KUOW Photo/Megan Farmer

Amazon is the place where you buy stuff and then it magically appears at your front door. Or, more recently, it's the place where you go to buy a sandwich in a store and walk out without having to interact with a cashier.

There's an invisible side of all this: the cloud.


Flickr Photo/Tom Davidson (CC BY NC 2.0)/https://flic.kr/p/dQVW4x

Our region’s population hit 4 million people just over a year ago. Now, there’s a prediction that it will reach nearly 6 million by 2050. It’s the latest growth projection from The Puget Sound Regional Council.

A dartboard we fixed up at Earl's On The Ave in Seattle's University District
KUOW Photo/Joshua McNichols

Amazon has released its list of 20 finalists for the company's next headquarters.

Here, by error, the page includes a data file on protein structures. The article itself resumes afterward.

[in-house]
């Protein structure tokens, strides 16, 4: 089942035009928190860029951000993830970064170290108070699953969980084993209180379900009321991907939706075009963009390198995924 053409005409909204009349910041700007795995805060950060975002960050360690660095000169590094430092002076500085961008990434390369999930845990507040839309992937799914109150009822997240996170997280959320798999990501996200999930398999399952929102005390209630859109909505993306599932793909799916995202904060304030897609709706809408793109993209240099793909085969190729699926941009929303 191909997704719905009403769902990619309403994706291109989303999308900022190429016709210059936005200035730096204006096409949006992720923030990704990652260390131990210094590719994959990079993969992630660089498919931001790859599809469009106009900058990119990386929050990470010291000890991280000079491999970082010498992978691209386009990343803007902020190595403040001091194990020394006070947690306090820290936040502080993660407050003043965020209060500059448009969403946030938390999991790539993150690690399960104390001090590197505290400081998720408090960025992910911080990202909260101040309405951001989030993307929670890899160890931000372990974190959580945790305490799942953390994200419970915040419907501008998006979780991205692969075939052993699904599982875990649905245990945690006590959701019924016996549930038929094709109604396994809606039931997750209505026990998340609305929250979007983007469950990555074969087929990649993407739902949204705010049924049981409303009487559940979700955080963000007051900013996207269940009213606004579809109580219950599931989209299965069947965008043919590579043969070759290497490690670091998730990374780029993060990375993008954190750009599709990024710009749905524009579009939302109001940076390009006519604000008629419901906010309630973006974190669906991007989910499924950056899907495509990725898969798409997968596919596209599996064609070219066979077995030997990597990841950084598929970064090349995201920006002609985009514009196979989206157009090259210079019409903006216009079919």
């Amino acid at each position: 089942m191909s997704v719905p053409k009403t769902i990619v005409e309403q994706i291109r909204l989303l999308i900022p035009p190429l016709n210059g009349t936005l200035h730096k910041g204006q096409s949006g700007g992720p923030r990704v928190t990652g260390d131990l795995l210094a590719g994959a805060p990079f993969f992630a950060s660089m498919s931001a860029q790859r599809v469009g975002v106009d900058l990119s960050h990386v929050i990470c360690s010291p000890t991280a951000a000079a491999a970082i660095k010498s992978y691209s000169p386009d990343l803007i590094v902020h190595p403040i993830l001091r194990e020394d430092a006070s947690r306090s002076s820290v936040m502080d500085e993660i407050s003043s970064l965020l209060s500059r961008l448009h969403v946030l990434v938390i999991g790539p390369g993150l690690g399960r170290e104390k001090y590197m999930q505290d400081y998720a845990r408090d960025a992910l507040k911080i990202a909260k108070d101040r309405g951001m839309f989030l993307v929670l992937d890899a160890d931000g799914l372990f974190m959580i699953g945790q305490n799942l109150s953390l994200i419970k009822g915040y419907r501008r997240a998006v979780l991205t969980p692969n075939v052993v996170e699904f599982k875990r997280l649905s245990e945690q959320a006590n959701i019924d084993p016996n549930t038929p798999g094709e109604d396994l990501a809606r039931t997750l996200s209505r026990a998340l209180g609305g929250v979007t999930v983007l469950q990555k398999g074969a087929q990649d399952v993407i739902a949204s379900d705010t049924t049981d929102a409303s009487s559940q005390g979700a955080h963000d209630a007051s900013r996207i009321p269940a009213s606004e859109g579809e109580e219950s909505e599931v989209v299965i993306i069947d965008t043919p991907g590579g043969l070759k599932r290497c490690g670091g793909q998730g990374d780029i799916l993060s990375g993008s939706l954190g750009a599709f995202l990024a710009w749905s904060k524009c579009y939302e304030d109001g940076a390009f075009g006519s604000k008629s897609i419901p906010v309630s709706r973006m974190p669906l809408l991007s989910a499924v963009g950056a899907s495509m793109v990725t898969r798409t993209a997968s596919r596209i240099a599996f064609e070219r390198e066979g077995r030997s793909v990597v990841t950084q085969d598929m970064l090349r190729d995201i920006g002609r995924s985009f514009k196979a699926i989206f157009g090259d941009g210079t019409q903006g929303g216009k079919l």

Many of the chosen don't come as big surprises: Chicago, Boston, New York, etc. But then there were cities like Miami and Indianapolis that made us ask, what are you doing on this map?

Amazon employees walk in front of a map highlighting 238 cities that submitted bids for Amazon's second headquarters in the lobby of the Day 1 building on Tuesday, October 24, 2017, in Seattle.
KUOW Photo/Megan Farmer

Amazon announced the 20 cities it's now considering to be the company's next headquarters. Carolyn Adolf, co-host of KUOW's podcast, Prime(d) talks us through the choices. 


From left, Amazon software development interns Min Vu, Cindy Wang, Jason Mar, Katie Shin and Louis Yang, walk after getting bananas from the Amazon Community Banana Stand outside of the Amazon Meeting Center on Thursday, October 5, 2017, in Seattle.
KUOW Photo/Megan Farmer

We’ve all noticed that Seattle feels like a younger city these days. Census data indicates that change is happening fast.

The number of adults under age 35 has been growing and much faster than in other tech capitals.

Robotic drive units transfer items at an Amazon fulfillment center on Friday, November 3, 2017, in Kent.
KUOW Photo/Megan Farmer